How Fluorescent Lamps WorkA fluorescent lamp is a “gaseous discharge” light source. Light is produced by passing an electric arc between tungsten cathodes in a tube filled with a low pressure mercury vapor and other gases. The arc excites the mercury vapor which generates radiant energy, primarily in the ultraviolet range. This energy causes the phosphor coating on the inside of the tube to “fluoresce,” converting the ultraviolet into visible light. Fluorescent lamps have two electrical requirements. To start the lamp, a high voltage surge is needed to establish an arc in the mercury vapor. Once the lamp is started, the gas offers a decreasing amount of resistance, which means that current must be regulated to match this drop. Otherwise, the lamp would draw more and more power and rapidly burn itself out. This is why fluorescent lamps—and other discharge light sources—must be operated by a ballast, which provides the required starting voltage and then controls the subsequent flow of current to the lamp.
The Importance of Phosphor CoatingsFluorescent lamps offer more color options than any other lamp type. This is because of sophisticated refinements in the composition of the phosphor coating on the inside of the tube. Early fluorescent lamps used a single halophosphor coating and could offer improved color quality only with an accompanying decrease in efficacy (LPW). It is now possible to add “rare earth” or “triphosphor” coatings that allow precise control over the generation of red, green and blue, the three primary colors of light. This has enabled the development of high LPW lamps in a variety of color temperatures that feature excellent color quality and provide vibrant and outstanding rendition of virtually all colors. Today’s SYLVANIA fluorescent lamps employ more than twenty different phosphor formulations to offer designers and specifiers extensive control over the quality of light in any installation.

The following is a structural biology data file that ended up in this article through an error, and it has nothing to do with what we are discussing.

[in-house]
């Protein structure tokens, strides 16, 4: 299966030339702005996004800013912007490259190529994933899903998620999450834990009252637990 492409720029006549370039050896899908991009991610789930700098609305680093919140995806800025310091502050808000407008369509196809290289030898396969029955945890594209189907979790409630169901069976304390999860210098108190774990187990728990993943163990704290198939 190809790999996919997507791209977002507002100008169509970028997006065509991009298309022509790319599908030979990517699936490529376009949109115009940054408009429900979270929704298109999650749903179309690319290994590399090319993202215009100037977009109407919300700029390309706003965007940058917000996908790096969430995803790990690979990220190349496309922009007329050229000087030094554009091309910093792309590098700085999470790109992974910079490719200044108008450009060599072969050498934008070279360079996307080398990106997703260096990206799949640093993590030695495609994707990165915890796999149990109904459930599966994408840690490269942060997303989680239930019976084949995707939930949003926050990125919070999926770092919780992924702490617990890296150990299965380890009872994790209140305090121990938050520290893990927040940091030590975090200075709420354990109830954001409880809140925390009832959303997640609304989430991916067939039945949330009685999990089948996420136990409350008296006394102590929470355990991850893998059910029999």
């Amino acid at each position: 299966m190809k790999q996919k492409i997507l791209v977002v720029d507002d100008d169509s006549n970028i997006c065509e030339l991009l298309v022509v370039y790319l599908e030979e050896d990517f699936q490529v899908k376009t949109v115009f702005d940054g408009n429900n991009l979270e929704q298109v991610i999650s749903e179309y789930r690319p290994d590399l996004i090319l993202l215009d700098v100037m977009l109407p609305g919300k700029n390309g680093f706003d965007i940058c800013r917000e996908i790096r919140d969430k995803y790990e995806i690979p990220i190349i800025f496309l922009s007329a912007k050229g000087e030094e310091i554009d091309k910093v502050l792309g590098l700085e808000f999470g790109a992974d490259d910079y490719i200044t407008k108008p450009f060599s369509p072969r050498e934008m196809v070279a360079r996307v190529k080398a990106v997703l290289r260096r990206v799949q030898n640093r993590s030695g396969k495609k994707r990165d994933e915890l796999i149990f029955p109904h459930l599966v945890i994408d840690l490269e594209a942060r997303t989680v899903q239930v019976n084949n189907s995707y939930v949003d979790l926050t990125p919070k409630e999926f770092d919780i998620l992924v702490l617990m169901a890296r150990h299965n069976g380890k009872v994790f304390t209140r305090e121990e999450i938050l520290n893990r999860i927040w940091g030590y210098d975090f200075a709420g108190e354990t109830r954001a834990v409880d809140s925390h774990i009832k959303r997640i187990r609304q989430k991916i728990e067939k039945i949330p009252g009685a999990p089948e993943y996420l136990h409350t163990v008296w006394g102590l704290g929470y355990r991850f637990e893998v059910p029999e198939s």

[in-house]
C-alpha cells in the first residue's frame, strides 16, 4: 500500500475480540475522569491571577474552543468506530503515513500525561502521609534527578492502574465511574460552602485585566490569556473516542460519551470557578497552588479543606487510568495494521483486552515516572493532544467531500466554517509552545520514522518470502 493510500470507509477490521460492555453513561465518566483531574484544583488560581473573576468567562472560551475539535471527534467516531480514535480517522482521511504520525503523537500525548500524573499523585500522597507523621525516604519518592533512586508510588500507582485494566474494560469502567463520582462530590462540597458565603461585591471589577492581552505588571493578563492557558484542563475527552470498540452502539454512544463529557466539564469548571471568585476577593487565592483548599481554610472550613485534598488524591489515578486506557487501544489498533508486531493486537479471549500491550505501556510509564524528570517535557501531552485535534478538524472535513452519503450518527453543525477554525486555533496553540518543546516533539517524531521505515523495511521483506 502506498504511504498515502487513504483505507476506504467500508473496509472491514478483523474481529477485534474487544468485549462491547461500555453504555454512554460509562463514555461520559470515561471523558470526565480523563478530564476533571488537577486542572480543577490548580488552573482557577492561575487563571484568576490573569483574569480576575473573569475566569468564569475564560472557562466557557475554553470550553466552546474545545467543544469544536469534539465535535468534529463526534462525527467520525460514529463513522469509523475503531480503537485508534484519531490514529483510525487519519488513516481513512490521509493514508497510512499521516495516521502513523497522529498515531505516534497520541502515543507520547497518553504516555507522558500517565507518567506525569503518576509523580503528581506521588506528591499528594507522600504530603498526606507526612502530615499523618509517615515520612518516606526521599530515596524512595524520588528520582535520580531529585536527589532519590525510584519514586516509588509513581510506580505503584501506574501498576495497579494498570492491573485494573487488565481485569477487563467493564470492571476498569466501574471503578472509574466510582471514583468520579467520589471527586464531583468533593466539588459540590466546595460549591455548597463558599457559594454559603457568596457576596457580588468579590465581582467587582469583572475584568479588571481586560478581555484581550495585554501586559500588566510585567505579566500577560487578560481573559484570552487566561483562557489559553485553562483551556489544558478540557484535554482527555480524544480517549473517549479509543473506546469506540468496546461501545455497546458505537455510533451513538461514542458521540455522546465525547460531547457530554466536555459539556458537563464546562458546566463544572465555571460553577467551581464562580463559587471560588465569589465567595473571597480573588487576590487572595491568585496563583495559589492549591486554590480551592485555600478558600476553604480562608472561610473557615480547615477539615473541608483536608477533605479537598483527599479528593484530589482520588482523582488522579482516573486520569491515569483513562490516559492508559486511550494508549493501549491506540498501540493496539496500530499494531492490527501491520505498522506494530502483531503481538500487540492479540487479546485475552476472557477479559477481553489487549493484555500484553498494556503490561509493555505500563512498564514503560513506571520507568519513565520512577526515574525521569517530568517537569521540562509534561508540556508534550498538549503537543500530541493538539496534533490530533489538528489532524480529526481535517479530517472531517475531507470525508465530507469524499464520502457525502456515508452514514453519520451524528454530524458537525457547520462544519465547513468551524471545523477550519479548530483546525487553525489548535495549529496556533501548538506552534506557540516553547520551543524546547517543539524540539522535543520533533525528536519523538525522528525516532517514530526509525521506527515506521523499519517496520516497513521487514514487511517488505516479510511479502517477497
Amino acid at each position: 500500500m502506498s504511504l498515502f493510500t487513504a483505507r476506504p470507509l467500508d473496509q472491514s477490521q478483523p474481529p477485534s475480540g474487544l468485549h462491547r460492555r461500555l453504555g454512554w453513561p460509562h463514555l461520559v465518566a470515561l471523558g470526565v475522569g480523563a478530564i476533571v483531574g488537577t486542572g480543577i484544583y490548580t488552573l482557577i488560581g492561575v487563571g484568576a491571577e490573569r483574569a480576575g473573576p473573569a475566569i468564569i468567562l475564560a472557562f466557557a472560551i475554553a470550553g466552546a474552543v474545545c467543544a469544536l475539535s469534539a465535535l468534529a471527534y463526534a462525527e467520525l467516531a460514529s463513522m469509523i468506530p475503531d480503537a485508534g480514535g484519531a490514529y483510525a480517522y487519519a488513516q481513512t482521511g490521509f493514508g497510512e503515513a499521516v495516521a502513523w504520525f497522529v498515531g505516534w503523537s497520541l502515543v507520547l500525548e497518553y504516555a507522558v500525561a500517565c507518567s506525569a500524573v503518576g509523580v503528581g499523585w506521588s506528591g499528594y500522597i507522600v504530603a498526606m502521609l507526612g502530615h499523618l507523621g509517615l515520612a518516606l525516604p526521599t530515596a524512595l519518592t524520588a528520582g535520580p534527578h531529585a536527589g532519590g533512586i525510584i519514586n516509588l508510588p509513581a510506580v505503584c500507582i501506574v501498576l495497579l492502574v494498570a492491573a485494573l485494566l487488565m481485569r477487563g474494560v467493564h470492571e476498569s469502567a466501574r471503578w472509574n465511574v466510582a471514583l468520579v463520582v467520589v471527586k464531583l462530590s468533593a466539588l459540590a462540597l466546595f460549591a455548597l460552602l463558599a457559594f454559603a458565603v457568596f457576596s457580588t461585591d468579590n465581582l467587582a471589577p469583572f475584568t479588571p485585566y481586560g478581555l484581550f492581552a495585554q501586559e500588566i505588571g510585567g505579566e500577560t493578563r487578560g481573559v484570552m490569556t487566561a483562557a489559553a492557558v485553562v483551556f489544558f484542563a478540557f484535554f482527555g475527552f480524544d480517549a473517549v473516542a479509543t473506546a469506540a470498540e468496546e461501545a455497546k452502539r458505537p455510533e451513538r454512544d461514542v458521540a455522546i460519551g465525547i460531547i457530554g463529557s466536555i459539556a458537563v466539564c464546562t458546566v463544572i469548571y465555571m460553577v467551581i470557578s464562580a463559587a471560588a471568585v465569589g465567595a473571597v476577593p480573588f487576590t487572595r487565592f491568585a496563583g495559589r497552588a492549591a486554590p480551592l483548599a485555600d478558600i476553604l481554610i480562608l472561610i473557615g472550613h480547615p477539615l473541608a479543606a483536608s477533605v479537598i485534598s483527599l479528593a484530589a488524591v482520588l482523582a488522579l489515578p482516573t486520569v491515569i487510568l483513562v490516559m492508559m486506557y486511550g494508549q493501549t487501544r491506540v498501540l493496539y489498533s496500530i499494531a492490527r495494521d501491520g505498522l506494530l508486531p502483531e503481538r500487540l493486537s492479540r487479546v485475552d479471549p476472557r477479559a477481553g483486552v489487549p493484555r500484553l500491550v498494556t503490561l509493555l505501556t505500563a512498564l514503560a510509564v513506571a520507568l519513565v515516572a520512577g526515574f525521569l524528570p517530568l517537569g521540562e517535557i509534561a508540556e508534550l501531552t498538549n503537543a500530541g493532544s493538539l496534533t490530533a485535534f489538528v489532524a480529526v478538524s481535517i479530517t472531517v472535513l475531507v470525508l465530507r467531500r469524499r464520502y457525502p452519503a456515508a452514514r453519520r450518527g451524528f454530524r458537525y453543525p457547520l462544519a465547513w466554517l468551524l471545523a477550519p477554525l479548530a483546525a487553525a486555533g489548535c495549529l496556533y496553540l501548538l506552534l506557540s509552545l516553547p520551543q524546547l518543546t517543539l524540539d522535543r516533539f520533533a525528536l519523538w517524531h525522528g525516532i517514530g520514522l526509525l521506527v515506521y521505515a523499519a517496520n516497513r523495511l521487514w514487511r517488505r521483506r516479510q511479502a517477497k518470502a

A Systems ApproachIt is always important to bear in mind that fluorescent is a system involving both ballasts and lamps. A properly balanced fluorescent lamp/ballast system enhances luminous efficacy, improves color characteristics, extends lamp life and increases energy efficiency.
T8 Lamps Improve EfficiencyAnother important advance in fluorescent technology is the development of the T8 lamp. Featuring a tube of only one inch in diameter— compared with one and a half inches for the traditional T12 lamps—these lamps dramatically improve system efficiency. A 32-watt OCTRON® T8 lamp, for example, uses 20 percent less energy to provide the same light output as a 40- watt T12 lamp. T8 lamps employ special triphosphor coatings to achieve precise control over color temperature and CRI. The smaller diameter of the T8 tube means that less of these costly materials are needed. In addition, T8 lamps provide optimum system efficiency when used with electronic ballasts. This combination provides such dramatic savings in energy costs that billions of dollars are being spent each year to retrofit existing T12 installations with more efficient T8 technology.
T5 Lamps Extend OptionsFluorescent lamps are getting thinner. Although T8 OCTRON lamps are still the choice for retrofitting most T12 installations and for new commercial construction, the new T5 PENTRON® lamp are inspiring the work of specifiers everywhere. PENTRON® SYSTEM PS and SYSTEM PHO are lamp/ballast innovations that are designed to maximize the system performance of T5 lamps. The narrow PENTRON® lamps and slim, lightweight QUICKTRONIC® ballasts allow fixture manufacturers to design T5 luminaires that are both small and stylish.
Compact Fluorescent Lamps Save EnergyThe fastest growing application for fluorescent technology today is compact fluorescent lamps. These lamps feature a narrow tube (1/2 to 5/8 inches in diameter) that is doubled back on itself and terminated in a plastic base. Compact fluorescent lamps are small enough to replace incandescent lamps in diffuse source applications and therefore bring the increased efficiency of fluorescent technology to a much larger variety of fixtures. DULUX® EL compact fluorescent lamps, for example, feature an integral electronic ballast and a standard screw-in medium base. These innovative lamps can be used to directly replace incandescent lamps in many of the most common wattages. Other DULUX lamps are available in a variety of sizes, wattages and color temperatures for use with external magnetic or electronic ballasts.
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